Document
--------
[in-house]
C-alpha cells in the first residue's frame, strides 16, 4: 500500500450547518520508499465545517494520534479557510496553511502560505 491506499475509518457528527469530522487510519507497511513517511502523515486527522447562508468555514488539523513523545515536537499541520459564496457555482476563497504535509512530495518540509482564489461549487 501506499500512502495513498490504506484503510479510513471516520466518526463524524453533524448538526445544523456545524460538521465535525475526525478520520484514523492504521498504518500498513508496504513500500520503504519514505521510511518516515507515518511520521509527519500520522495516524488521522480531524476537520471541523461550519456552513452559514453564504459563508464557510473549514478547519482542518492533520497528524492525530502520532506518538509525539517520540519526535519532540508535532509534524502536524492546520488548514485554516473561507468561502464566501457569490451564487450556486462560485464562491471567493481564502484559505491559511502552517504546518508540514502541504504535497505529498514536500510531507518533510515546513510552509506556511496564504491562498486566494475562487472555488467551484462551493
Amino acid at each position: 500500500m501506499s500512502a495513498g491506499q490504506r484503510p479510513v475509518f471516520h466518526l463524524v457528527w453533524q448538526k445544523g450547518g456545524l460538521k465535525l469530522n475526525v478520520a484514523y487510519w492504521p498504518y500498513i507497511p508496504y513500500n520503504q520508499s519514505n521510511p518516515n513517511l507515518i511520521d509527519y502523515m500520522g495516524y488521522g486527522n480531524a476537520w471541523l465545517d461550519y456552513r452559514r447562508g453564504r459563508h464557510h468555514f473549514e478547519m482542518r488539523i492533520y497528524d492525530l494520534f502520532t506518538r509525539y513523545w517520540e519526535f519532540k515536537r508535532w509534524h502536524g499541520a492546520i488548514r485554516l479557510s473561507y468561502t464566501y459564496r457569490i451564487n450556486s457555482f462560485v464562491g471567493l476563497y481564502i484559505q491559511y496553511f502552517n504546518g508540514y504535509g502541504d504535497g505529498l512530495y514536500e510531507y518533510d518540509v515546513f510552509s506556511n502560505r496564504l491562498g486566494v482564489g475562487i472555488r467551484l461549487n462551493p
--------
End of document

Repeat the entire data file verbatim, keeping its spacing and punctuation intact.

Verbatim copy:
[in-house]
C-alpha cells in the first residue's frame, strides 16, 4: 500500500450547518520508499465545517494520534479557510496553511502560505 491506499475509518457528527469530522487510519507497511513517511502523515486527522447562508468555514488539523513523545515536537499541520459564496457555482476563497504535509512530495518540509482564489461549487 501506499500512502495513498490504506484503510479510513471516520466518526463524524453533524448538526445544523456545524460538521465535525475526525478520520484514523492504521498504518500498513508496504513500500520503504519514505521510511518516515507515518511520521509527519500520522495516524488521522480531524476537520471541523461550519456552513452559514453564504459563508464557510473549514478547519482542518492533520497528524492525530502520532506518538509525539517520540519526535519532540508535532509534524502536524492546520488548514485554516473561507468561502464566501457569490451564487450556486462560485464562491471567493481564502484559505491559511502552517504546518508540514502541504504535497505529498514536500510531507518533510515546513510552509506556511496564504491562498486566494475562487472555488467551484462551493
Amino acid at each position: 500500500m501506499s500512502a495513498g491506499q490504506r484503510p479510513v475509518f471516520h466518526l463524524v457528527w453533524q448538526k445544523g450547518g456545524l460538521k465535525l469530522n475526525v478520520a484514523y487510519w492504521p498504518y500498513i507497511p508496504y513500500n520503504q520508499s519514505n521510511p518516515n513517511l507515518i511520521d509527519y502523515m500520522g495516524y488521522g486527522n480531524a476537520w471541523l465545517d461550519y456552513r452559514r447562508g453564504r459563508h464557510h468555514f473549514e478547519m482542518r488539523i492533520y497528524d492525530l494520534f502520532t506518538r509525539y513523545w517520540e519526535f519532540k515536537r508535532w509534524h502536524g499541520a492546520i488548514r485554516l479557510s473561507y468561502t464566501y459564496r457569490i451564487n450556486s457555482f462560485v464562491g471567493l476563497y481564502i484559505q491559511y496553511f502552517n504546518g508540514y504535509g502541504d504535497g505529498l512530495y514536500e510531507y518533510d518540509v515546513f510552509s506556511n502560505r496564504l491562498g486566494v482564489g475562487i472555488r467551484l461549487n462551493p